Hit the Road for a Little Elevated Air in the Great Smoky Mountains
Although one of the smallest towns in Tennessee (its population is less than 4,000), tiny Gatlinburg is one of the state's busiest tourist destinations. The reason for this popularity is the fantastic Great Smoky Mountains National Park, the most visited national park in the US. Although straddling two different states, Gatlinburg seems to have the monopoly on the best scenic routes into the park, a fact that is easy to spot once you've arrived: everywhere you look there are hotels and entertainment facilities vying for attention. It's the perfect place from which to launch your adventure into the area's spectacular wilderness, and when you're done, there's no shortage of things to see and do in the town itself.
The Great Smoky Mountains National Park is one of the most-visited recreation areas in the country with more than 11 million tourists making the trek each year. Don't worry about overcrowding, though as the park covers more than 800 square miles and contains 850 miles of hiking trails and unpaved roads, so you should be able to find your own little slice of solitude somewhere. It is a vast forested region with impressive mountains reaching more than 6,500 feet high. Geologists say the building of what are now the Great Smokies began about a billion years ago. A central range of the Appalachians running east-west, the Smokies get their name from the mist that frequently rises out of the valleys like smoke signals. The climate of the Smokies tends to be very humid; this humidity reacts with vapor produced from an abundance of trees, mainly pine, that flourish in the region.
One of the prettiest parts of the Smoky Mountains, Sugarlands is a valley named after the area's once dominant sugar maple trees and is extremely popular as a day trip destination from Gatlinburg. The area stretches from the aptly-named Roaring Fork in the east, all the way to the slopes of Sugarland Mountain in the west and is overlooked by the 5,000-foot Mount le Conte. Sugarlands is particularly popular among hikers, who share the Old Sugarlands Trail with horse riders. A gentler trail leads from the Sugarlands Visitor Center and loops past the John Ownby Cabin, built in 1860. Not far away is Noah Ogle Place, a former homestead with an old barn, cabin, and mill.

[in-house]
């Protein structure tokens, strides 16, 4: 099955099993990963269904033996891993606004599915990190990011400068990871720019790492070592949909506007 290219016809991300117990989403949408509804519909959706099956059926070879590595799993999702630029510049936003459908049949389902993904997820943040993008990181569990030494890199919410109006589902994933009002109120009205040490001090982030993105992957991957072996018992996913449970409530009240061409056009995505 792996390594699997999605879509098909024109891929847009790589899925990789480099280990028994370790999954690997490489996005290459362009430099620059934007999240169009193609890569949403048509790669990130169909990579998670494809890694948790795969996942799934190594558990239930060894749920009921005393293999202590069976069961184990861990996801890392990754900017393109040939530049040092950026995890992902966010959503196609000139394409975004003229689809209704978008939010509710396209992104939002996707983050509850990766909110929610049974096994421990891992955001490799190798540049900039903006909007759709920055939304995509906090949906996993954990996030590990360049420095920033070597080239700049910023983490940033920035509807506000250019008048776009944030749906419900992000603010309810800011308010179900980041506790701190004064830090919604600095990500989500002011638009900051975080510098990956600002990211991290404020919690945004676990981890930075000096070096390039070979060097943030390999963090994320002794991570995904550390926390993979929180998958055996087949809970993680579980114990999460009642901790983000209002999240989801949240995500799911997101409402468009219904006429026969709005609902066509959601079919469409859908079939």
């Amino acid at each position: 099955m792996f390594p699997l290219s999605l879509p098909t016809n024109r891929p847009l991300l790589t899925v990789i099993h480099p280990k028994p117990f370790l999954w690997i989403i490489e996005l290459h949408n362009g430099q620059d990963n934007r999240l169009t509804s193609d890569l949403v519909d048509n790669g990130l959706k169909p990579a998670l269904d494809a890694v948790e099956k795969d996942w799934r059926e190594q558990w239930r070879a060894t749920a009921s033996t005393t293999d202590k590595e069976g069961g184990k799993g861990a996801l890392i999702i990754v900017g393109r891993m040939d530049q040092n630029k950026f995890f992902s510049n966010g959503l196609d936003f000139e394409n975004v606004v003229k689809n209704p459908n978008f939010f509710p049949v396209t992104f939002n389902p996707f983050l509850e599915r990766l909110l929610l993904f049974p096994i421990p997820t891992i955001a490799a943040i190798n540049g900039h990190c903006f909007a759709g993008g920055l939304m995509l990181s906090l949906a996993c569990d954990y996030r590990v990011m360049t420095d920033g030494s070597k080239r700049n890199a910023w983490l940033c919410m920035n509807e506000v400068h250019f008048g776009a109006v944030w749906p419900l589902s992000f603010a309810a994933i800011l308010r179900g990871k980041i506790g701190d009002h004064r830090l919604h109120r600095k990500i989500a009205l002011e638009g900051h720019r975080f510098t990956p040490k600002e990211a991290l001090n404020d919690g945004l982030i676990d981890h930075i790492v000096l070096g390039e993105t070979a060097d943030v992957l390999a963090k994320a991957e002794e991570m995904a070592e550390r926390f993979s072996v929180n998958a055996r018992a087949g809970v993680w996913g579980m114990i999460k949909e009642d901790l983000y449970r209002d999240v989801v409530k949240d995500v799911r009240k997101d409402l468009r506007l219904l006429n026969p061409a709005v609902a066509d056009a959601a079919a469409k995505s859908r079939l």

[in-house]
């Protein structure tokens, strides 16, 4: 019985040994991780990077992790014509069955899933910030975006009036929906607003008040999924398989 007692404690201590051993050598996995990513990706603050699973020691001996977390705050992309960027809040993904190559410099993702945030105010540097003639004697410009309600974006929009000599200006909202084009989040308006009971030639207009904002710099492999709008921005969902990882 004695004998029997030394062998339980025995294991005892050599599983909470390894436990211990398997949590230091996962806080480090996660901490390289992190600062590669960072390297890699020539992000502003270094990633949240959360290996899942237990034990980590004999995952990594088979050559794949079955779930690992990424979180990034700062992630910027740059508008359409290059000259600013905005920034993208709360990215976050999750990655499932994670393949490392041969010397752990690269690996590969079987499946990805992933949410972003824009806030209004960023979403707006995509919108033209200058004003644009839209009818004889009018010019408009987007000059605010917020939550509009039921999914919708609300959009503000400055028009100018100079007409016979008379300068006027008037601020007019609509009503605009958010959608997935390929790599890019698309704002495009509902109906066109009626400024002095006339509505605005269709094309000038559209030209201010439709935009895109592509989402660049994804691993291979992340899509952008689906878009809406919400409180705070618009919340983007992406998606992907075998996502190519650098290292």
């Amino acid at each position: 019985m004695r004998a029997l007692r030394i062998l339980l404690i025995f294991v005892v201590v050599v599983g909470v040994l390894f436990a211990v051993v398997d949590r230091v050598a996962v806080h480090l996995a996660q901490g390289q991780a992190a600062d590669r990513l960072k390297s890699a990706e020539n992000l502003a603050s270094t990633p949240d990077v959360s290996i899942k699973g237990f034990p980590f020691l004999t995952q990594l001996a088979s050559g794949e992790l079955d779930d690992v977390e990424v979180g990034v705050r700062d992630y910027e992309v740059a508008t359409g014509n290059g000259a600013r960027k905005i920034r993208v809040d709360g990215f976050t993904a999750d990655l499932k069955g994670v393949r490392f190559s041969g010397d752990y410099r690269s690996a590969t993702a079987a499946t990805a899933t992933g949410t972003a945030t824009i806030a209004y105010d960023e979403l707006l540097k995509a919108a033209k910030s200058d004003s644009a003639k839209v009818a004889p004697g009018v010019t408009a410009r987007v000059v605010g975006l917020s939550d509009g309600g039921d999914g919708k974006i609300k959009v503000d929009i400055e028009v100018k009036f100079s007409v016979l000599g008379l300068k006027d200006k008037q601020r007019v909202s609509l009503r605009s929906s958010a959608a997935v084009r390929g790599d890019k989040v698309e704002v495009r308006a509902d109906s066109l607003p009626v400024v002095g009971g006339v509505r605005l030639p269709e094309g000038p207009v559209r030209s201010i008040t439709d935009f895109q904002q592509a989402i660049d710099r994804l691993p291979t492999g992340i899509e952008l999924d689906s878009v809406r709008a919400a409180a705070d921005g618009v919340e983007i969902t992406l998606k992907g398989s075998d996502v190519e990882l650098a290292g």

The park also preserves more than 90 log buildings, including churches, barns, schools, and grist mills, offering a glimpse into Appalachian life more than 100 years ago when small communities called these valleys home.
If you get out of your car you can soon be in a remote cove where your closest neighbors are deer, bobcats, and black bears. Bears are the most famous animal in the park, but elk are also making the Smokies their home for the first time in 150 years.
One of the highlights is the park's flora, a mix of deciduous and conifer forests, as well as over 1,400 species of flowering plants including mountain magnolias, wild azaleas, mountain laurels, orchids and Rhododendrons.
In downtown Gatlinburg, the main thoroughfare, Parkway, is where most of the action is, and is home to as many mom-and-pop stores and restaurants as it is to big brand names. The Gatlinburg Space Needle is a 407′ observation tower that overlooks beautiful Gatlinburg and the surrounding Smoky Mountains. The view from the glass elevators is stunning. There is also a variety of live music venues featuring bluegrass, southern rock and good ole karaoke.
An aerial tram connects downtown Gatlinburg to Ober Gatlinburg, about 3 miles away. Ober Gatlinburg is an amusement park and ski area, located in the mountains overlooking Gatlinburg. The area contains a large mall with indoor amusements, a skating rink, snack bars, lounge and restaurant, and gift and clothing stores. Outside there is an alpine slide, the ski mountain coaster, a chair swing, a maze, mini golf and a scenic chairlift to the top of Mount Harrison, and kiddie rides.
Who says you can't have it all? You certainly can in Gatlinburg.